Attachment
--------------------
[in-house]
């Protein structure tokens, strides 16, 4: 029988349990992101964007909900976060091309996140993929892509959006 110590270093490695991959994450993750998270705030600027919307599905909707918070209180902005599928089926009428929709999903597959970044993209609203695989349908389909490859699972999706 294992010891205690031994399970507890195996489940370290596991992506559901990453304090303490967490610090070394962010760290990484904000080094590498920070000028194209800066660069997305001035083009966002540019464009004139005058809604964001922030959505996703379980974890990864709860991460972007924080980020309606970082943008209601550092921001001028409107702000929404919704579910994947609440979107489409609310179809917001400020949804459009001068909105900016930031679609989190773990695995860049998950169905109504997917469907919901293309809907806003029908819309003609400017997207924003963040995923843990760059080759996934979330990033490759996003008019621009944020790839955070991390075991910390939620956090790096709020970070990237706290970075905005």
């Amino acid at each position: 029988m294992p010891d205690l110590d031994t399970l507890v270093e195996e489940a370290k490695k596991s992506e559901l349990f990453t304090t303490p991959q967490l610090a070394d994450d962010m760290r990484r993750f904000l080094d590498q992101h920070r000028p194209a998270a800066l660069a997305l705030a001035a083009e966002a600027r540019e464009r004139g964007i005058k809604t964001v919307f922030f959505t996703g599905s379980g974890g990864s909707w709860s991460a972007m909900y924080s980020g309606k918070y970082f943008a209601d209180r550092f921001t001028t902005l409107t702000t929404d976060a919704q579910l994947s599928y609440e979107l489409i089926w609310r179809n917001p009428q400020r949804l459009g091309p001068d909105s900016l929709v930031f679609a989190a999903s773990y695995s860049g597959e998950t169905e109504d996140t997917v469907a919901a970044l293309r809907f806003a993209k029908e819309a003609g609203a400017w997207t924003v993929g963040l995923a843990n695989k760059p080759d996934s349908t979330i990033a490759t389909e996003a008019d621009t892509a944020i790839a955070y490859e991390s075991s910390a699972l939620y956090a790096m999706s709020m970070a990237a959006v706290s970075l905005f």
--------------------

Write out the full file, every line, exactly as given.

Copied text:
[in-house]
């Protein structure tokens, strides 16, 4: 029988349990992101964007909900976060091309996140993929892509959006 110590270093490695991959994450993750998270705030600027919307599905909707918070209180902005599928089926009428929709999903597959970044993209609203695989349908389909490859699972999706 294992010891205690031994399970507890195996489940370290596991992506559901990453304090303490967490610090070394962010760290990484904000080094590498920070000028194209800066660069997305001035083009966002540019464009004139005058809604964001922030959505996703379980974890990864709860991460972007924080980020309606970082943008209601550092921001001028409107702000929404919704579910994947609440979107489409609310179809917001400020949804459009001068909105900016930031679609989190773990695995860049998950169905109504997917469907919901293309809907806003029908819309003609400017997207924003963040995923843990760059080759996934979330990033490759996003008019621009944020790839955070991390075991910390939620956090790096709020970070990237706290970075905005």
């Amino acid at each position: 029988m294992p010891d205690l110590d031994t399970l507890v270093e195996e489940a370290k490695k596991s992506e559901l349990f990453t304090t303490p991959q967490l610090a070394d994450d962010m760290r990484r993750f904000l080094d590498q992101h920070r000028p194209a998270a800066l660069a997305l705030a001035a083009e966002a600027r540019e464009r004139g964007i005058k809604t964001v919307f922030f959505t996703g599905s379980g974890g990864s909707w709860s991460a972007m909900y924080s980020g309606k918070y970082f943008a209601d209180r550092f921001t001028t902005l409107t702000t929404d976060a919704q579910l994947s599928y609440e979107l489409i089926w609310r179809n917001p009428q400020r949804l459009g091309p001068d909105s900016l929709v930031f679609a989190a999903s773990y695995s860049g597959e998950t169905e109504d996140t997917v469907a919901a970044l293309r809907f806003a993209k029908e819309a003609g609203a400017w997207t924003v993929g963040l995923a843990n695989k760059p080759d996934s349908t979330i990033a490759t389909e996003a008019d621009t892509a944020i790839a955070y490859e991390s075991s910390a699972l939620y956090a790096m999706s709020m970070a990237a959006v706290s970075l905005f």